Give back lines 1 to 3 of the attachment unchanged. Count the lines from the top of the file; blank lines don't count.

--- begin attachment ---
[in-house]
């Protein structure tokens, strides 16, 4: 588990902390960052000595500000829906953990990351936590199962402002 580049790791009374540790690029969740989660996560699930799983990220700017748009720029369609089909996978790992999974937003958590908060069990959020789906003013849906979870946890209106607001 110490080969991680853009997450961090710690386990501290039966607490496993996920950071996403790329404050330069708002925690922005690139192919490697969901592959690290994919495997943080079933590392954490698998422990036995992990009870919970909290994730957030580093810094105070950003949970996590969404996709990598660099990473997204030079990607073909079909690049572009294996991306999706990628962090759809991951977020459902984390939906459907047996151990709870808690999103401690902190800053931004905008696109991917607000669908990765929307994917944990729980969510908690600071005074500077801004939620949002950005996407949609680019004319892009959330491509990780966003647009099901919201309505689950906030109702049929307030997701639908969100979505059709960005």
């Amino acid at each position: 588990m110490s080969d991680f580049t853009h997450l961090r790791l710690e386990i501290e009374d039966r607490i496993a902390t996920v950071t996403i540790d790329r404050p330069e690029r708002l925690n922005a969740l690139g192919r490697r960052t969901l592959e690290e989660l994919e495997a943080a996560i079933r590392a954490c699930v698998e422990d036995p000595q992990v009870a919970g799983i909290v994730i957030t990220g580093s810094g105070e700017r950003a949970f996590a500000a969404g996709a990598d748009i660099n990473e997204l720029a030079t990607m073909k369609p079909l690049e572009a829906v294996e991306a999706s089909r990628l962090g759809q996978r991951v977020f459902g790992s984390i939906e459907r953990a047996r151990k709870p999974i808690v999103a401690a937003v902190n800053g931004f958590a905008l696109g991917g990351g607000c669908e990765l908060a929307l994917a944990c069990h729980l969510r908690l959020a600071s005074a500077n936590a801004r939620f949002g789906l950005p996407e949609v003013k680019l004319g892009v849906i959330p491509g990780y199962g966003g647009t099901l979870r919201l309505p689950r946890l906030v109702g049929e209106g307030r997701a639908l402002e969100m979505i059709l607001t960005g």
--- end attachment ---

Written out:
[in-house]
């Protein structure tokens, strides 16, 4: 588990902390960052000595500000829906953990990351936590199962402002 580049790791009374540790690029969740989660996560699930799983990220700017748009720029369609089909996978790992999974937003958590908060069990959020789906003013849906979870946890209106607001 110490080969991680853009997450961090710690386990501290039966607490496993996920950071996403790329404050330069708002925690922005690139192919490697969901592959690290994919495997943080079933590392954490698998422990036995992990009870919970909290994730957030580093810094105070950003949970996590969404996709990598660099990473997204030079990607073909079909690049572009294996991306999706990628962090759809991951977020459902984390939906459907047996151990709870808690999103401690902190800053931004905008696109991917607000669908990765929307994917944990729980969510908690600071005074500077801004939620949002950005996407949609680019004319892009959330491509990780966003647009099901919201309505689950906030109702049929307030997701639908969100979505059709960005």
């Amino acid at each position: 588990m110490s080969d991680f580049t853009h997450l961090r790791l710690e386990i501290e009374d039966r607490i496993a902390t996920v950071t996403i540790d790329r404050p330069e690029r708002l925690n922005a969740l690139g192919r490697r960052t969901l592959e690290e989660l994919e495997a943080a996560i079933r590392a954490c699930v698998e422990d036995p000595q992990v009870a919970g799983i909290v994730i957030t990220g580093s810094g105070e700017r950003a949970f996590a500000a969404g996709a990598d748009i660099n990473e997204l720029a030079t990607m073909k369609p079909l690049e572009a829906v294996e991306a999706s089909r990628l962090g759809q996978r991951v977020f459902g790992s984390i939906e459907r953990a047996r151990k709870p999974i808690v999103a401690a937003v902190n800053g931004f958590a905008l696109g991917g990351g607000c669908e990765l908060a929307l994917a944990c069990h729980l969510r908690l959020a600071s005074a500077n936590a801004r939620f949002g789906l950005p996407e949609v003013k680019l004319g892009v849906i959330p491509g990780y199962g966003g647009t099901l979870r919201l309505p689950r946890l906030v109702g049929e209106g307030r997701a639908l402002e969100m979505i059709l607001t960005g």